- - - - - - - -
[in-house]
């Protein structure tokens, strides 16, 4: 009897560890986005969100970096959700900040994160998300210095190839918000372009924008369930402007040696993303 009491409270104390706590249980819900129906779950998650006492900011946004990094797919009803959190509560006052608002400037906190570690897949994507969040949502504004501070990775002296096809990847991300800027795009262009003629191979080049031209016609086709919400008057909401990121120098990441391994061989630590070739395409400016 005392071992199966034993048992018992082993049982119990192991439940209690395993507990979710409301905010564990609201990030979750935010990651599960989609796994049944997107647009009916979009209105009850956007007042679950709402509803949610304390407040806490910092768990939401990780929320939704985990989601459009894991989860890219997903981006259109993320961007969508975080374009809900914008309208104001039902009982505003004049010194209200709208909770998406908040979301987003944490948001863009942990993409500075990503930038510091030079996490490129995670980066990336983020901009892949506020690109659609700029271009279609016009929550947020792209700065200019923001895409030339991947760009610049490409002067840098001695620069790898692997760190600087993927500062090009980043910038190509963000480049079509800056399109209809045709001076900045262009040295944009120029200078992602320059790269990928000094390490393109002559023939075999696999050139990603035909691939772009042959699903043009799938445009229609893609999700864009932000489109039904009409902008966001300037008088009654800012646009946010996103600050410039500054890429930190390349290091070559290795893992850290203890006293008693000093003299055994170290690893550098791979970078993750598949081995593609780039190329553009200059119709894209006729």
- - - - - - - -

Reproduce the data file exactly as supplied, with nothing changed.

[in-house]
């Protein structure tokens, strides 16, 4: 009897560890986005969100970096959700900040994160998300210095190839918000372009924008369930402007040696993303 009491409270104390706590249980819900129906779950998650006492900011946004990094797919009803959190509560006052608002400037906190570690897949994507969040949502504004501070990775002296096809990847991300800027795009262009003629191979080049031209016609086709919400008057909401990121120098990441391994061989630590070739395409400016 005392071992199966034993048992018992082993049982119990192991439940209690395993507990979710409301905010564990609201990030979750935010990651599960989609796994049944997107647009009916979009209105009850956007007042679950709402509803949610304390407040806490910092768990939401990780929320939704985990989601459009894991989860890219997903981006259109993320961007969508975080374009809900914008309208104001039902009982505003004049010194209200709208909770998406908040979301987003944490948001863009942990993409500075990503930038510091030079996490490129995670980066990336983020901009892949506020690109659609700029271009279609016009929550947020792209700065200019923001895409030339991947760009610049490409002067840098001695620069790898692997760190600087993927500062090009980043910038190509963000480049079509800056399109209809045709001076900045262009040295944009120029200078992602320059790269990928000094390490393109002559023939075999696999050139990603035909691939772009042959699903043009799938445009229609893609999700864009932000489109039904009409902008966001300037008088009654800012646009946010996103600050410039500054890429930190390349290091070559290795893992850290203890006293008693000093003299055994170290690893550098791979970078993750598949081995593609780039190329553009200059119709894209006729």